Even though dual citizenship (also called dual nationality) is not legally recognized in all countries, for example in Germany where I lived for many years, one needs to denounce his/her original citizenship to acquire German citizenship. You cannot hold both. On the other hand, Canada my new native land, does ask anyone to denounce his/her original citizenship as a condition to becoming a Canadian citizen. Canada promotes dual citizenship as an expression Canada’s tolerance and multiculturalism. To Canada, citizenship means participating in the political processes such as voting, taking part in debates around election issues, standing for election, being appointed to positions of responsibility such as those mentioned as the no go areas in Ghana’s law.

Many Canadian-Ghanaians who landed here in Canada with Ghana passports through the proper channel have never at anytime in their lives lost their Ghanaian nationality. So why should such a Ghanaian be asked to seek Ghanaian visa before going to Ghana if he/she still has his/her Ghanaian passport in addition to his/her Canadian passport? And why are our Ghanaian authorities thinking it is an offence to use Ghanaian and Canadian passports interchangeable which makes that person liable on Summary conviction to a fine not exceeding 250 penalty units or a term of imprisonment not exceeding one year or to both?

The million dollar question is if Canada, which is the receiving country, allows Ghanaians to do so and allows us to actively participate in all aspects of Canadian life while we are still Ghanaians, why should Ghana our country of birth for put such complex restrictions on her own peoples’ participation? How would you ask someone who has not denounced his/her Ghanaian citizenship as a condition to becoming a citizen of his/her new country to:

• Apply to the Hon Minister for the interior for the grant of Dual Citizenship?

• Purchase of Form 10 at the cost of $100 at the Ministry of the Interior or from a representative of the Ministry of the Interior in our Diplomatic Missions abroad?

It is understandable in cases where some Ghanaians living in some countries have had to denounce their Ghanaian citizenship as a condition to taking on new citizenship. It is also understandable for Ghanaians who lost their citizenship due to claim of refugee status under different circumstances. But this condition certainly does not apply to anyone who still holds on to his/her Ghanaian citizenship in a receiving country that allows it.

If the Ghana of government truly recognizes the understanding of citizenship in transnational terms and also recognizes the economic advantages and opportunities of the Non-Resident Ghanaians (NRGS), then there is the need to allow active participation of all Ghanaians within the legal framework of Ghana. I therefore, challenge the government of Ghana to truly implement the dual citizenship law to its total transnational meaning if she truly has the interest of her citizens’ abroad. Hiding behind politically explosive and divisive laws such as the ROPAL as an illustration of how the government of Ghana cares about her non-resident citizens is meaningless and an insult to Non-Resident Ghanaians.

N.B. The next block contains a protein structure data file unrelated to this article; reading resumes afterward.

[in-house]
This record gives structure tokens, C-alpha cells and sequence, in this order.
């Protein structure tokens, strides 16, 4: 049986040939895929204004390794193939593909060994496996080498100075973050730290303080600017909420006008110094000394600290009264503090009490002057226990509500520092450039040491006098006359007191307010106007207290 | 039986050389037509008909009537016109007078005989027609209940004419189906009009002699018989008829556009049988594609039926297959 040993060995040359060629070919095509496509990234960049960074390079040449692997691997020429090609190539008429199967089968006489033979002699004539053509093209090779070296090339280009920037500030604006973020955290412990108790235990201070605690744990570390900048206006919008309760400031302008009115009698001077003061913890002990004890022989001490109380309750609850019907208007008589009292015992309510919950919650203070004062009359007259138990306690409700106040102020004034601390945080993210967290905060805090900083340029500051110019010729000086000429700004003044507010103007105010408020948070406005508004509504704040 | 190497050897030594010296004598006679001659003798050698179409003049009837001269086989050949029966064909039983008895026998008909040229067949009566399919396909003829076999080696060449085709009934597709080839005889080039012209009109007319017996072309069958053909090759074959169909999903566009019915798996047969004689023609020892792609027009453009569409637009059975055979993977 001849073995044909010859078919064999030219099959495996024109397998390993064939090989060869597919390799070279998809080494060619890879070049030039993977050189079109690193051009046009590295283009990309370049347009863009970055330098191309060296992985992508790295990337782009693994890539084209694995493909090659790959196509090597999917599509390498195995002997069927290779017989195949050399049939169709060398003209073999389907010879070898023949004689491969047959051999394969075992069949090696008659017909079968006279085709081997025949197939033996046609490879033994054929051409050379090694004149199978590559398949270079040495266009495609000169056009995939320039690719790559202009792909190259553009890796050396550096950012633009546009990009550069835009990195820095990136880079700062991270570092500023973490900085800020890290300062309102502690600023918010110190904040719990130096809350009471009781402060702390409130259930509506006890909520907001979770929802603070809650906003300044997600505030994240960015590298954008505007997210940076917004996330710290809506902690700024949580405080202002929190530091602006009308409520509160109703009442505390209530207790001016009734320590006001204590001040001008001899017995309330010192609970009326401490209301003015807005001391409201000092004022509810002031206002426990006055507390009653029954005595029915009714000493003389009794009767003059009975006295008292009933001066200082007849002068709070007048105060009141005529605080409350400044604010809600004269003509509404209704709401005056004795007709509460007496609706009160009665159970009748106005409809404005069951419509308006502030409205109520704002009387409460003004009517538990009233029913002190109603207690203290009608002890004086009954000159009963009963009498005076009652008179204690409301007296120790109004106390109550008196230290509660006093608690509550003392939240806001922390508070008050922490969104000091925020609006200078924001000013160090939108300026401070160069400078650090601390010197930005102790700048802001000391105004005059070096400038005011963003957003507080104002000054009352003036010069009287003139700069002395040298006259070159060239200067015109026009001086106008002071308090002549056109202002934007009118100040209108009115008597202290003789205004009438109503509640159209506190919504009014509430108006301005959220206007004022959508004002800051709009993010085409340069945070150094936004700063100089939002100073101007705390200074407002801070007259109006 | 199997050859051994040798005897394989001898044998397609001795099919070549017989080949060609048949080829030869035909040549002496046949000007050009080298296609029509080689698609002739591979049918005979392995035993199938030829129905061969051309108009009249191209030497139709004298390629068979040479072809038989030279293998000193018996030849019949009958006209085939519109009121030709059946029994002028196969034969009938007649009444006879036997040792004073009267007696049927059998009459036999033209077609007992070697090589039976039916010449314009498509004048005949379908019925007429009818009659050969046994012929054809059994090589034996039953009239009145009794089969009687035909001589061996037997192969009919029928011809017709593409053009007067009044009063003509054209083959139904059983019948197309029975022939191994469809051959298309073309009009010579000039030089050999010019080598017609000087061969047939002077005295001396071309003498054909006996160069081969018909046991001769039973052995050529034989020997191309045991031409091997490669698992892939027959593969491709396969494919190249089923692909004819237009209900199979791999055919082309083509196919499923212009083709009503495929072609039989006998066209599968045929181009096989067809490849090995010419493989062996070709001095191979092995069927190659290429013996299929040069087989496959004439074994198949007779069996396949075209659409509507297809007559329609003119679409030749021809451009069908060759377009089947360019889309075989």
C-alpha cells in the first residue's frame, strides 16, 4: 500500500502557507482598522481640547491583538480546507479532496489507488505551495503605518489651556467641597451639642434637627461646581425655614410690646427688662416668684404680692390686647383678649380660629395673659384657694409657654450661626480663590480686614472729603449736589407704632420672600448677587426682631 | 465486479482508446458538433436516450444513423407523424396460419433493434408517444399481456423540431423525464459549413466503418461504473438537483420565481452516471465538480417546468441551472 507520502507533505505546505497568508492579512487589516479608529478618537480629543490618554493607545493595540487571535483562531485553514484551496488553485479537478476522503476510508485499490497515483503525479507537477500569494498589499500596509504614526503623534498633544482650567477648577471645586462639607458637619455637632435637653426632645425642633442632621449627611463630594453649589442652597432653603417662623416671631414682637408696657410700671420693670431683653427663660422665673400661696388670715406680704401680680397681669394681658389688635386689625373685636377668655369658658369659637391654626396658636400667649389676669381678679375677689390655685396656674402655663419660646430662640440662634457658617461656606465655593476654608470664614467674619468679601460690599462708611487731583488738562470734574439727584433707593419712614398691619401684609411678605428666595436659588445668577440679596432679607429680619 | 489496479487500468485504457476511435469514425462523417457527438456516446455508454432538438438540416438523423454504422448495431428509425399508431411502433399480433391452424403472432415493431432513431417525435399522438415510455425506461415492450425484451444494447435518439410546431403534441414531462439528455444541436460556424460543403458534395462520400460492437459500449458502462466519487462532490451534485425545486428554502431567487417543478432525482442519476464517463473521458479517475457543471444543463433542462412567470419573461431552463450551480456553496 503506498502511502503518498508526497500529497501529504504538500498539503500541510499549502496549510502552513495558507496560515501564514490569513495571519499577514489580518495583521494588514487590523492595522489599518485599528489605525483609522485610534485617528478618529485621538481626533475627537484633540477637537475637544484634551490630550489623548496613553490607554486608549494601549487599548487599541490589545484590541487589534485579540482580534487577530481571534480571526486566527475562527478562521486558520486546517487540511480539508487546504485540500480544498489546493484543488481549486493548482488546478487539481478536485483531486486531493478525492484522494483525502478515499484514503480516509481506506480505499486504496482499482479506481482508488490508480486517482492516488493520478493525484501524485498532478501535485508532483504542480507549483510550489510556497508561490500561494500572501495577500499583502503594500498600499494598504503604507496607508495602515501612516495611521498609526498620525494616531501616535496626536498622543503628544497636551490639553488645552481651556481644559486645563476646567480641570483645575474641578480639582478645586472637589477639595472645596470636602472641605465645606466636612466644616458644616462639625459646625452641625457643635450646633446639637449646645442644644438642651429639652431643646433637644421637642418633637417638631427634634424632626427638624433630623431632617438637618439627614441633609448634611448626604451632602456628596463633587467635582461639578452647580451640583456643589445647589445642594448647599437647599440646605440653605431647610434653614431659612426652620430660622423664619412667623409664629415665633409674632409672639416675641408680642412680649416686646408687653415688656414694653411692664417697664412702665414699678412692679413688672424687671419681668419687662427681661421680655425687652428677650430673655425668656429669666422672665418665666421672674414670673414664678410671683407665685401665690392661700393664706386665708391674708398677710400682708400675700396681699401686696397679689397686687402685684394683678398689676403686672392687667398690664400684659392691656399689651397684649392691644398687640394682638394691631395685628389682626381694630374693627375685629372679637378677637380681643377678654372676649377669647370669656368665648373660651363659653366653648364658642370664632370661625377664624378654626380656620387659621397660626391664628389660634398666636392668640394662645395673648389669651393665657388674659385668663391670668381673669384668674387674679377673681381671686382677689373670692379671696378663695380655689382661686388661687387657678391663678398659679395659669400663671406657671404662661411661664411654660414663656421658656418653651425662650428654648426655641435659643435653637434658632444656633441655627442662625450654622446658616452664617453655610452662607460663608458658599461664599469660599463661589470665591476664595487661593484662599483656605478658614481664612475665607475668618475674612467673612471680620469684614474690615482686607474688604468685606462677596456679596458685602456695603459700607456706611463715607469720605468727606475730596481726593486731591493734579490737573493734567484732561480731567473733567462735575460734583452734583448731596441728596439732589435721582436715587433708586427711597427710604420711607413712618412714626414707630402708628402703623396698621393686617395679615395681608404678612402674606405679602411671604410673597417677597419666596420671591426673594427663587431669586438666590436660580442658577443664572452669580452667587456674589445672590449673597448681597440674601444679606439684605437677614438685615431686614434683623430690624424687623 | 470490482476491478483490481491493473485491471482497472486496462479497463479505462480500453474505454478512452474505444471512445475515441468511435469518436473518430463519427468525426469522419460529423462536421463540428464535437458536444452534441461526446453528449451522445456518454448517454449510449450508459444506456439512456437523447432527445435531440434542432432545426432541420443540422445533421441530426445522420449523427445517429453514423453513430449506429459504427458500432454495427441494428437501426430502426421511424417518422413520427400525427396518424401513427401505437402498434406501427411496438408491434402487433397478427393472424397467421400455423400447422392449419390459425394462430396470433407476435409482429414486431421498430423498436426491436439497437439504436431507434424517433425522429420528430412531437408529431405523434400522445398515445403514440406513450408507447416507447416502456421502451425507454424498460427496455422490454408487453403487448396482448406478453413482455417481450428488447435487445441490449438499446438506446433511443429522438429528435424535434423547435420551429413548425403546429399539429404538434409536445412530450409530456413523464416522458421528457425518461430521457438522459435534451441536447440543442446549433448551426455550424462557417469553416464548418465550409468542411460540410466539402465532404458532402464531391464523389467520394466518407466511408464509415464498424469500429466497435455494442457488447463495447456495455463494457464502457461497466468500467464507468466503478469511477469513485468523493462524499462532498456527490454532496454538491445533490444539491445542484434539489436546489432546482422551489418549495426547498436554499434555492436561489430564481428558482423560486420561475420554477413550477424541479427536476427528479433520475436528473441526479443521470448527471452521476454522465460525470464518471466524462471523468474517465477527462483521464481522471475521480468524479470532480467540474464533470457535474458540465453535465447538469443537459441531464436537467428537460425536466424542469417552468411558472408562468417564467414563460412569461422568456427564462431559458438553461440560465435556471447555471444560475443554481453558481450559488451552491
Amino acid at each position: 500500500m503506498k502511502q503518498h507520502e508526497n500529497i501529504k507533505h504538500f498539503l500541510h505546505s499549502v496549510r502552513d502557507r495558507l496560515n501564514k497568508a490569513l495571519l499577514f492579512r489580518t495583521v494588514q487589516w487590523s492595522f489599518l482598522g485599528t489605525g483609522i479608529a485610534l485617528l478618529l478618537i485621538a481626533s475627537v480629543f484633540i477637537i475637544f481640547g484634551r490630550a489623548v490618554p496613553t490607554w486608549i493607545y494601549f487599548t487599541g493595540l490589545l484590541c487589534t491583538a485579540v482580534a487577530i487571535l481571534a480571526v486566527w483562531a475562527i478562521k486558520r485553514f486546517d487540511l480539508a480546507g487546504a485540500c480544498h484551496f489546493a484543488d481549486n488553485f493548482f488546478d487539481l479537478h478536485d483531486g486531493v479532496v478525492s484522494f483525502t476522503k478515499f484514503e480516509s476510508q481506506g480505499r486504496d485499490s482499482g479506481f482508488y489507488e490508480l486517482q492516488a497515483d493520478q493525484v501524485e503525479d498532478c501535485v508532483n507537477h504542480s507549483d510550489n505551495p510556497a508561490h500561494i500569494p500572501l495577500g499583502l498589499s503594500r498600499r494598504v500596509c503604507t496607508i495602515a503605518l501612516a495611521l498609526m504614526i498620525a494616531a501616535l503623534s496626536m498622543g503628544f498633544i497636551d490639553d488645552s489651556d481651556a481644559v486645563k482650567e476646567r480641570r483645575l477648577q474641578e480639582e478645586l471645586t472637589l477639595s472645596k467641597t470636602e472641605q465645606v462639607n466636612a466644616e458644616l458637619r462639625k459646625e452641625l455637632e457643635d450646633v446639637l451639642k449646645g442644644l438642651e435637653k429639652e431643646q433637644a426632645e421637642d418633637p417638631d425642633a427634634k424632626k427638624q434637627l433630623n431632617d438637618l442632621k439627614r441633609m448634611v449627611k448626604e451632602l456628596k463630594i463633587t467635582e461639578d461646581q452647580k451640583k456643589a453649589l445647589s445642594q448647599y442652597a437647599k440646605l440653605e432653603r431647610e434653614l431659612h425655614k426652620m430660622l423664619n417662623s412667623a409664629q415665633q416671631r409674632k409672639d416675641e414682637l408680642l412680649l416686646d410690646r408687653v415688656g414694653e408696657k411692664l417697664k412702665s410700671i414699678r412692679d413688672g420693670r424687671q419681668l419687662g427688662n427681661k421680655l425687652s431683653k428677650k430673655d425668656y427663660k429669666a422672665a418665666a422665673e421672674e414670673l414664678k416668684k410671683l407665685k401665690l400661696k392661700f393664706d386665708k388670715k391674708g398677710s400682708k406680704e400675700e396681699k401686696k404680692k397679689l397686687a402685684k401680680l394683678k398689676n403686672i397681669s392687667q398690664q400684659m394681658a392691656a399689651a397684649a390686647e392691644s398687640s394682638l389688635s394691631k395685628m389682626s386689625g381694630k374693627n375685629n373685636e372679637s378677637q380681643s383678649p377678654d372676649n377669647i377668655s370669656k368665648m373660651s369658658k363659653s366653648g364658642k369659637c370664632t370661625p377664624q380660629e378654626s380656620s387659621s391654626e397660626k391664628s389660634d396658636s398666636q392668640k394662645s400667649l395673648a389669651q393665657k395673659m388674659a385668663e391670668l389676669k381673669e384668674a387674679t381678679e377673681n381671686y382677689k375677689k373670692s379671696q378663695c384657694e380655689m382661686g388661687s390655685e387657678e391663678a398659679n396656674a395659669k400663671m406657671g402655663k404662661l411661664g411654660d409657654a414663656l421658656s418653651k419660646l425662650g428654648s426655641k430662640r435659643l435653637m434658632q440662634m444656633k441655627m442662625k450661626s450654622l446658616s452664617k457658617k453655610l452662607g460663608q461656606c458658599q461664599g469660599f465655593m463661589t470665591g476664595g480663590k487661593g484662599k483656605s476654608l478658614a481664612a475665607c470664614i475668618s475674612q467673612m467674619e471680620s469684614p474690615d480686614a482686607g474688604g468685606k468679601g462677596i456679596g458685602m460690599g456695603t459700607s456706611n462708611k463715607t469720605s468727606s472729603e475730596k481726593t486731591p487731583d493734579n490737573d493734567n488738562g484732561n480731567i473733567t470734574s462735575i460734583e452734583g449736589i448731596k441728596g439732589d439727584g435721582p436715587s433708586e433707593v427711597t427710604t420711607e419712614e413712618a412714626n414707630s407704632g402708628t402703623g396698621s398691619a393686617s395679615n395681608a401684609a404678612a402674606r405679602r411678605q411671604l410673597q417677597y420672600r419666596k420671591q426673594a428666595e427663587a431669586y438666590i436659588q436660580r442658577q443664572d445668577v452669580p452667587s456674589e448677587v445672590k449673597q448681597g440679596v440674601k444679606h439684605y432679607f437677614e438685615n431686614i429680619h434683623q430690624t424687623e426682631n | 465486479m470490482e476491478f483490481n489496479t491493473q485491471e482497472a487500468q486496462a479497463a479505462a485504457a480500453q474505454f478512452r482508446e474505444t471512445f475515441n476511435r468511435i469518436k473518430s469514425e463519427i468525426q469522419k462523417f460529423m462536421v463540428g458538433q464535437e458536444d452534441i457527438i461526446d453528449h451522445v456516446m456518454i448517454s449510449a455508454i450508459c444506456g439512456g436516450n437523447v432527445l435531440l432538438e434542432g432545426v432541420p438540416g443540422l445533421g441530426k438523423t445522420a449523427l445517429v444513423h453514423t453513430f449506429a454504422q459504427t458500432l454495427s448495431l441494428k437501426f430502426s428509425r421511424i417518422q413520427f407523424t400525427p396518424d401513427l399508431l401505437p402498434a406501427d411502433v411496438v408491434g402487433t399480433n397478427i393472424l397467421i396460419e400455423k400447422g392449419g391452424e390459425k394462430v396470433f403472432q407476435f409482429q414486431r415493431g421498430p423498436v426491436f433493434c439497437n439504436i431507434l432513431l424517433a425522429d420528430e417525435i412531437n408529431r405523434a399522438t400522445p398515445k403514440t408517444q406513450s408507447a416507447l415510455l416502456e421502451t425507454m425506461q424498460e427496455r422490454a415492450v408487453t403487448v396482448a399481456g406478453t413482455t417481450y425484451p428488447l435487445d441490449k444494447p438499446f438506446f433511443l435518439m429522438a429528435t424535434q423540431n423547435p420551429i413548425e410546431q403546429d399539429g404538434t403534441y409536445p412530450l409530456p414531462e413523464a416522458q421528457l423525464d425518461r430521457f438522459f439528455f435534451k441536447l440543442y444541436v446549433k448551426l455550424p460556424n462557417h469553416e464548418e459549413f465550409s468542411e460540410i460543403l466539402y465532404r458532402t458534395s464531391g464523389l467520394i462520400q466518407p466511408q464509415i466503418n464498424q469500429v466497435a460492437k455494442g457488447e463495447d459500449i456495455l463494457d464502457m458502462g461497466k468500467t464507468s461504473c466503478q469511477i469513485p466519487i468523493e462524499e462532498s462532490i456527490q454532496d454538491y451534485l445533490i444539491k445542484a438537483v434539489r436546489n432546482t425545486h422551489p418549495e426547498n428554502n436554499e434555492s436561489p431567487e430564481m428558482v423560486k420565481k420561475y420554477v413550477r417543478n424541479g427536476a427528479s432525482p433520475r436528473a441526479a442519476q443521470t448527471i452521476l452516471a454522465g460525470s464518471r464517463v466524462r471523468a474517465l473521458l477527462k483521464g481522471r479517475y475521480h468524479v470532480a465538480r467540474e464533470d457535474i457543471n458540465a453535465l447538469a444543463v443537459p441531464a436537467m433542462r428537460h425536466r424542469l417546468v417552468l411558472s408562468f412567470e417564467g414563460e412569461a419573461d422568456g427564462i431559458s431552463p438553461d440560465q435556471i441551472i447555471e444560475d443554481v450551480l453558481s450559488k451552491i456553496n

In the 1990’s Ex-President Jerry Rawlings suggested that African-Americans should have the right to apply for Ghanaian citizenship while still holding onto their American citizenship. This gesture was seen as a symbol for reuniting African descents in the Diaspora with mother Africa even though we cannot prove that all African-Americans directly come from Ghana. Citizenship should mean, African-Americans could live, invest and help develop Ghana by actively participating in every aspect of the Ghanaian way of life. But as the law now stands, which literally means, bring your money but you are still a half or less than half a citizen would make many reluctant to take advantage of this law due to the limited participation of dual citizens. In July this year, I attended a Ghana House organized public forum here in Montreal. Her Excellency, Ghana’s High Commissioner to Canada Dr. Margaret Ivy Amoakohene and her able assistants tried as they can to explain the procedure for acquiring dual citizenship. They stated security as one of the reasons why, Ghanaians renouncing their citizenship do not qualify to actively participate in politics or hold positions such as those mentioned above. But the question is in this area of globalization, where can you run to and be protected from crimes you committed in Ghana? Dual citizenship (even in case of Canada you can hold one or more nationalities) has been there since 1977. How come some of these security concerns Ghana fears so much never affected Canada? If we have to learn from people who have already done something; we need to do so by improving upon it other than trying to re-invent the wheel. For many Ghanaians in the Diaspora who lobbied for this law in the earlier 1990’s, I believed they were guided by the fact that getting back their Ghanaian citizenship means having the right to actively participate in all aspects of the Ghanaian life and thereby bringing economic benefits and other developments to Ghana. They did not see it as a law that would only give less than half a Ghanaian and disconnect them from the remaining that truly defines their right as a Ghanaian citizen.

I therefore call on our lawmakers and the government of Ghana to re-examine this law as a matter of urgency so as to providing limitless possibilities and advantages to all who wish to renounce their Ghanaian citizenship or seek Ghanaian citizenship. I also challenge part of the law that seeks to make people using their Ghanaian passports interchangeably with passports of their receiving countries liable on summary conviction. If I have never denounced my Ghanaian citizenship, I have the right to hold on to my Ghanaian passport and I will seek no visa when I visit Ghana neither do I need to apply for dual citizenship travel document. There is the need to distinguish between those who lost their citizenship and those never lost it in the first place. A blanket assumption is not the way forward. God Save Our Motherland.

Charles N. Nkansah (nkansahc@yahoo.com Montreal, QC. Canada)

email: nkansahc@yahoo.com